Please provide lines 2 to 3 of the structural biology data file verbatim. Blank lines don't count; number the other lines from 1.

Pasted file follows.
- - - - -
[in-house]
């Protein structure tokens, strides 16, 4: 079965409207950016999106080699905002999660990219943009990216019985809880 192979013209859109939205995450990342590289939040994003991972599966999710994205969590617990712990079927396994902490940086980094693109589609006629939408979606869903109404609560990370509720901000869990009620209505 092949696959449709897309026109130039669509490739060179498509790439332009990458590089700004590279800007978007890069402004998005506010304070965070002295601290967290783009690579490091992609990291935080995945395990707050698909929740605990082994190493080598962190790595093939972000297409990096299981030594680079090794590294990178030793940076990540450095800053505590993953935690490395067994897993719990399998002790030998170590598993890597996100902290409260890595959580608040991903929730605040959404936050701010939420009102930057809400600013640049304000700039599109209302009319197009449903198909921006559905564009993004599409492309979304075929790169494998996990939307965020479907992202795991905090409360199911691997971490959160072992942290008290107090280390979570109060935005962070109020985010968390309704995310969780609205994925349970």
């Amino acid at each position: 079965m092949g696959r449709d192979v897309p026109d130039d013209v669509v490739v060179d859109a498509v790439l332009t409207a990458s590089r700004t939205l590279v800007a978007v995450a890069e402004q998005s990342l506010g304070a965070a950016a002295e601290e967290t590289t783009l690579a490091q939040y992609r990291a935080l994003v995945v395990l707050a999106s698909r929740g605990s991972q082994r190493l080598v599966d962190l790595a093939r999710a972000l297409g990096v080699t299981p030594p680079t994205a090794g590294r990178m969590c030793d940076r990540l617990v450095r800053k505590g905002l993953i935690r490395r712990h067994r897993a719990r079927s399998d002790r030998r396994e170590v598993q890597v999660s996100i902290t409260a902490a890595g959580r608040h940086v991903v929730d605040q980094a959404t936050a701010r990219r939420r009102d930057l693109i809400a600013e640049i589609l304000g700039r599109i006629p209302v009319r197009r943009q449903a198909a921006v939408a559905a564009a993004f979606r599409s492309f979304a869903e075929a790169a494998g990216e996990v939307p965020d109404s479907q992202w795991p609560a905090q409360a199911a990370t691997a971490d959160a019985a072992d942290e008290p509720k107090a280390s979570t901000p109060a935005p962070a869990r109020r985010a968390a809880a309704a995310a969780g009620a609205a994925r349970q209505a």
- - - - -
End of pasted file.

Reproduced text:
């Protein structure tokens, strides 16, 4: 079965409207950016999106080699905002999660990219943009990216019985809880 192979013209859109939205995450990342590289939040994003991972599966999710994205969590617990712990079927396994902490940086980094693109589609006629939408979606869903109404609560990370509720901000869990009620209505 092949696959449709897309026109130039669509490739060179498509790439332009990458590089700004590279800007978007890069402004998005506010304070965070002295601290967290783009690579490091992609990291935080995945395990707050698909929740605990082994190493080598962190790595093939972000297409990096299981030594680079090794590294990178030793940076990540450095800053505590993953935690490395067994897993719990399998002790030998170590598993890597996100902290409260890595959580608040991903929730605040959404936050701010939420009102930057809400600013640049304000700039599109209302009319197009449903198909921006559905564009993004599409492309979304075929790169494998996990939307965020479907992202795991905090409360199911691997971490959160072992942290008290107090280390979570109060935005962070109020985010968390309704995310969780609205994925349970």
């Amino acid at each position: 079965m092949g696959r449709d192979v897309p026109d130039d013209v669509v490739v060179d859109a498509v790439l332009t409207a990458s590089r700004t939205l590279v800007a978007v995450a890069e402004q998005s990342l506010g304070a965070a950016a002295e601290e967290t590289t783009l690579a490091q939040y992609r990291a935080l994003v995945v395990l707050a999106s698909r929740g605990s991972q082994r190493l080598v599966d962190l790595a093939r999710a972000l297409g990096v080699t299981p030594p680079t994205a090794g590294r990178m969590c030793d940076r990540l617990v450095r800053k505590g905002l993953i935690r490395r712990h067994r897993a719990r079927s399998d002790r030998r396994e170590v598993q890597v999660s996100i902290t409260a902490a890595g959580r608040h940086v991903v929730d605040q980094a959404t936050a701010r990219r939420r009102d930057l693109i809400a600013e640049i589609l304000g700039r599109i006629p209302v009319r197009r943009q449903a198909a921006v939408a559905a564009a993004f979606r599409s492309f979304a869903e075929a790169a494998g990216e996990v939307p965020d109404s479907q992202w795991p609560a905090q409360a199911a990370t691997a971490d959160a019985a072992d942290e008290p509720k107090a280390s979570t901000p109060a935005p962070a869990r109020r985010a968390a809880a309704a995310a969780g009620a609205a994925r349970q209505a």